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- "What a man sows on his nameday, he reaps all year."
- ―Sandor Clegane
The Nameday is a custom in the society of the Seven Kingdoms. It is an annual celebration commemorating the naming of a person and serves to calculate his or her age. Babies are named the same day they are born. People receive presents from friends and family on their nameday.
In the booksEdit
In the A Song of Ice and Fire novels, people count their age by each annual "nameday", but this is functionally equivalent to a real-life "birthday" because babies in the Seven Kingdoms are named the same day they are born, hence the phrase "naked as my nameday", and a character says that war has made the Kingsroad dangerous to travel, when once a girl could walk down it in her "nameday suit" and be safe. That is, it is not like the real-life Jewish brit mila circumcision ceremony during which male babies receive their Hebrew name, which takes place eight days after birth. This is also not like the European tradition of celebrating one's "name day", which is done on the feast day of the saint whose name they share, regardless of what day they were born (i.e. someone named Peter would celebrate their name day on June 29th, the Feast of St Peter). A "nameday" is equivalent to a "birthday", it is just a quirk of the culture in Westeros.
The only exception to this on the continent is north of the Wall, where the wildlings live in such a harsh and unforgiving environment that infant mortality is quite high. Therefore, the wildlings only name their children when they survive to two years of age. While Gilly named her baby "Sam" at the end of Season 3, in the books her child explicitly has no name because he isn't two years old yet (less than two years pass between her child's birth and the end of the current and fifth novel, A Dance With Dragons).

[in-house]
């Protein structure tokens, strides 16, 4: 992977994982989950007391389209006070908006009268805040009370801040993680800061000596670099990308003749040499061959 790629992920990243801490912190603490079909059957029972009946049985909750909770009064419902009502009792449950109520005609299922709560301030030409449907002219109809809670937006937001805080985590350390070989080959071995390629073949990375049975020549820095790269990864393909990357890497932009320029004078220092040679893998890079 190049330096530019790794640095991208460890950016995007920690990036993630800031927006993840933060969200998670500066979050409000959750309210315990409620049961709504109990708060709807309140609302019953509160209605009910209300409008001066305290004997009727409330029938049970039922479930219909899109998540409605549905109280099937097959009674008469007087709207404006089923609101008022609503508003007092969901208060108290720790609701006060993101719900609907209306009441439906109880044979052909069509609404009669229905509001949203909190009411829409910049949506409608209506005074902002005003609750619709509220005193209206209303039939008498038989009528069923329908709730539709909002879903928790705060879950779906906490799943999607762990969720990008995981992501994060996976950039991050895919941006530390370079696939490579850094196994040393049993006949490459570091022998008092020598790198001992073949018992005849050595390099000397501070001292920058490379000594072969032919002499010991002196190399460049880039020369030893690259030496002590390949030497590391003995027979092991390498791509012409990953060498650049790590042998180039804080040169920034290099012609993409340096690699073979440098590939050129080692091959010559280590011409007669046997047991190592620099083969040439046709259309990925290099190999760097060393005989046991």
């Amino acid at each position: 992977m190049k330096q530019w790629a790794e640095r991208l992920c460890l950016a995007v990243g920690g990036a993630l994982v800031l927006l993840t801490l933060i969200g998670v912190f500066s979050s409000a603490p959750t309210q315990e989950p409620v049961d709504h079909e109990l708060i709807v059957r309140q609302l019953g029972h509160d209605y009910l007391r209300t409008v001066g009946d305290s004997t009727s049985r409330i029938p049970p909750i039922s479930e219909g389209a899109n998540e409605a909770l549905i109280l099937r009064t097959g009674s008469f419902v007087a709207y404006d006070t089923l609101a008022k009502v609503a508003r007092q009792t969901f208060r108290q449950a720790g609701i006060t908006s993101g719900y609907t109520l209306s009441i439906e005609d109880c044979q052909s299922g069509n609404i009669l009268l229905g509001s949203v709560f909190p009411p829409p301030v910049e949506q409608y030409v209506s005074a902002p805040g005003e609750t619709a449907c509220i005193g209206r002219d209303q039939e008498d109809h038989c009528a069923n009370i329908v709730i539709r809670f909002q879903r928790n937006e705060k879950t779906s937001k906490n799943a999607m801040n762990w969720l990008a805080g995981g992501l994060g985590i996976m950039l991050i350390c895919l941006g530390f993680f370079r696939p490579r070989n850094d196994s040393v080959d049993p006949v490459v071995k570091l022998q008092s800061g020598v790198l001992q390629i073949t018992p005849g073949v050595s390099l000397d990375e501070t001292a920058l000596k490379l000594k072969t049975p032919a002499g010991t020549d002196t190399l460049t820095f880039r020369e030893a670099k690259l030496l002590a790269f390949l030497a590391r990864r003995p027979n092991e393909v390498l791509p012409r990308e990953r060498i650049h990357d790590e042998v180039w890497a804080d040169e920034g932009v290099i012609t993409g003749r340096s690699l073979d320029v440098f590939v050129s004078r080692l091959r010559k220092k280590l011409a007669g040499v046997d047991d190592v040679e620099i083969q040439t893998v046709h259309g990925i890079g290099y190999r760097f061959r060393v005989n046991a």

Real-life medieval societies, upon which Westeros is based, did not possess a concept of "adolescence" as modern-day societies do. There was no concept of an intervening life-stage between childhood and adulthood. Thus as soon as a girl flowered (menstruated), she was considered a "woman", and could be married.
In contrast, the legal age of majority for boys in the Seven Kingdoms is considered to be sixteen years of age. Again, there is no concept of being a "teenager" or "adolescent". A boy who has turned sixteen suddenly becomes "a man grown".
This may have been changed in the TV series, in which all characters have been slightly aged-up (usually about two years) due to censorship issues. In "Cripples, Bastards and Broken Things", Samwell Tarly says that his father forced him to leave home and join the Night's Watch on his eighteenth nameday as he was "almost a man now", not his fifteenth nameday as in the books.
Bronn does use the term "birthday" instead of "nameday" in "The Ghost of Harrenhal", when referring to what Joffrey did to his "birthday present", as does Robb Stark in "Baelor"; however these may have just been ad libs by the actors, and thus dialogue errors.